The Queen of Black Magic, 2019.
Directed by Kimo Stamboel.
Starring Ario Bayu, Hannah Al Rashid, Adhisty Zara, Ade Firman Hakim, Sheila Dara Aisha, Tanta Ginting, Salvita Decorte, Imelda Therinne, Miller Khan and Shenina Cinnamon.
When a group of friends reunite at the orphanage where they grew up, they discover that they may have been brought together by some sort of sinister dark sorcery.
Indonesia is currently on something of a high when it comes to horror movies. In fact, the country’s entry for the Best International Feature Film award at the upcoming Oscars is the grotesque and unsettling Impetigore, which was released via spooky streamer Shudder. The same service is responsible for Kimo Stamboel’s blood-soaked new movie The Queen of Black Magic – a tale of wrongness and revenge shot through with a gleeful lust for body horror.
The film is a remake of the 1981 Indonesian effort of the same name, with Stamboel including shots of that movie’s most gory moments in his credits – paying homage to those who came before him. It follows Hanif (Ario Bayu) as he brings his wife Nadya (Hannah Al Rashid) and their children to visit the orphanage in which he grew up. Several of Hanif’s friends have also decided to meet there, in order to say their goodbyes to the seriously ill owner Mr Bandi (Yayu A.W. Unru). Whispers about a staff member who went mad years ago, however, spark some uncomfortable memories for the group, which they cannot ignore when dark, scary things start happening.
Queen of Black Magic is Stamboel’s second solo feature, having collaborated with Timo Tjahjanto on much of his previous work, including the crunching actioner Headshot starring The Raid leading man Iko Uwais. His directorial hand is assured and controlled, delivering an effective slow burn of a first hour before the shit – and indeed the bodily viscera – starts to hit the fan. This is a crowded ensemble cast, but Stamboel – working from Joko Anwar’s script – makes sure they each get distinct personalities and concerns.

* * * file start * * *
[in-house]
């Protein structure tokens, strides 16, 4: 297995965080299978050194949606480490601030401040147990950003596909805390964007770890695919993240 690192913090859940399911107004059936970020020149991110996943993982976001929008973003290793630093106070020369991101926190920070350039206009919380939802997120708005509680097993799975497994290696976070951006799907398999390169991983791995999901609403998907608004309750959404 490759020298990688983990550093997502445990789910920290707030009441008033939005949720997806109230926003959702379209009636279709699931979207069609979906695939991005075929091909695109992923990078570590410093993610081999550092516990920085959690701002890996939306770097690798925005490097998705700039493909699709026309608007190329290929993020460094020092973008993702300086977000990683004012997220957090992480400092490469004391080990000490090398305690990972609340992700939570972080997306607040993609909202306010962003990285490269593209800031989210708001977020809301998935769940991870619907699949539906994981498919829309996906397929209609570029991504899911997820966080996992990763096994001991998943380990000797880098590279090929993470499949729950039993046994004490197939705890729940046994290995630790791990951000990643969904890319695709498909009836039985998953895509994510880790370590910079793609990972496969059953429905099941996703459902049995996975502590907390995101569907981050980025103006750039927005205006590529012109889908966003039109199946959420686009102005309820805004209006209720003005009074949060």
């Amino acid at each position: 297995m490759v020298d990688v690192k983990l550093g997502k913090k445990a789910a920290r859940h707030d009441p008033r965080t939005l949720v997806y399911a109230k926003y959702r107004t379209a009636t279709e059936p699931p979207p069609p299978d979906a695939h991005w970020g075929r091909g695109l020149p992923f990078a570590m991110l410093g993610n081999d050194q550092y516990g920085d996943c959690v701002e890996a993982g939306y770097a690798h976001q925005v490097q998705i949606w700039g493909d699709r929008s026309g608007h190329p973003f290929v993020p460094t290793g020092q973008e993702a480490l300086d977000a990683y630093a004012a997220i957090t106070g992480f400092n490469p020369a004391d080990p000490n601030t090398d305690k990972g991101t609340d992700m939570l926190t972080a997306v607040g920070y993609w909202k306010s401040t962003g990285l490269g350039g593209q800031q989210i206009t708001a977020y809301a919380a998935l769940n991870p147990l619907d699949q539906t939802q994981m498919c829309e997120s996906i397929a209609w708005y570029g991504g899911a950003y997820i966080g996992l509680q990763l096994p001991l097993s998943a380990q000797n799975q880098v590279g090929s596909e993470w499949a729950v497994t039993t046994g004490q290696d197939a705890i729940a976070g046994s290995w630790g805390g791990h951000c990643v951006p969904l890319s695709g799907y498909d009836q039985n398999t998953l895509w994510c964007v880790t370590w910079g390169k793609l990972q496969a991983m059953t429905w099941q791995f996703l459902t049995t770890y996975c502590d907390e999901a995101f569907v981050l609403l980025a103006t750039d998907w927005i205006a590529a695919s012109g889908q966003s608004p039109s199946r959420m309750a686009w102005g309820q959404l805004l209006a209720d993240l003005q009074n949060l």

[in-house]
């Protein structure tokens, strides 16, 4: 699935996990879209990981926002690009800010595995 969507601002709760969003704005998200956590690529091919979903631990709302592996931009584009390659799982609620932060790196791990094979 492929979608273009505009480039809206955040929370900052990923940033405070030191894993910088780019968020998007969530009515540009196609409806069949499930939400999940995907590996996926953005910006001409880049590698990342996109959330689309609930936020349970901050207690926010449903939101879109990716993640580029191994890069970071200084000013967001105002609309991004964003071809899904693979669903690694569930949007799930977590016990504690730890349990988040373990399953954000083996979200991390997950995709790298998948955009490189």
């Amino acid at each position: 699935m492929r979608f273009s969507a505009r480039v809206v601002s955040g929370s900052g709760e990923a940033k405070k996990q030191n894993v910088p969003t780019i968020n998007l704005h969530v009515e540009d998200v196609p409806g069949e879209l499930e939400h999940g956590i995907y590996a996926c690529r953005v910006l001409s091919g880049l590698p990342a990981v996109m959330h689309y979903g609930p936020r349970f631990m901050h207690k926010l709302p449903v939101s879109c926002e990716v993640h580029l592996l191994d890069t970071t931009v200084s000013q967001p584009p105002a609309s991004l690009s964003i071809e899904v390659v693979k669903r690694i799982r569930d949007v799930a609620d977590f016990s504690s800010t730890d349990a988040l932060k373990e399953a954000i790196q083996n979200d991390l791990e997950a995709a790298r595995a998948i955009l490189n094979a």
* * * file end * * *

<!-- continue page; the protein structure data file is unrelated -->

The enthralling slow burn gives way to a gradual descent into chaos, in which Stamboel flexes his body horror muscles with the help of some skin-crawling, brilliant make-up work and solid CGI. Eyes are popped out, skin is lashed right down to the bone and insects burst out of just about every orifice, including openings of their own making. As the magical rage at the heart of the story becomes more fervent, the movie finds increasingly grotesque set pieces to match it.
The performances, too, are excellent. Bayu’s Hanif and his friends are the epitome of mostly ordinary blokes with a concerning ability to compartmentalise and hide guilt for their past – something which also came to the fore recently in the ace Promising Young Woman. Like that movie, this is a story about the nature of being complicit in something horrifying, and the wounds that can cause in multiple lives. Hannah Al Rashid, meanwhile, is the movie’s most sympathetic character, forced into an unimaginable predicament by the actions of others.
While the actors shine and the storytelling is solid, The Queen of Black Magic excels most potently as a gory scare-fest. Stamboel’s set pieces are uncomfortable and intense, amplified by the honking, distorted blasts of Yudhi Arfani and Fajar Yuskemal’s score. This is grubby horror cinema with real dirt beneath its fingernails and blackness in its heart. It’s a delight.
Flickering Myth Rating – Film: ★ ★ ★ ★ / Movie: ★ ★ ★ ★
Tom Beasley is a freelance film journalist and wrestling fan. Follow him on Twitter via @TomJBeasley for movie opinions, wrestling stuff and puns.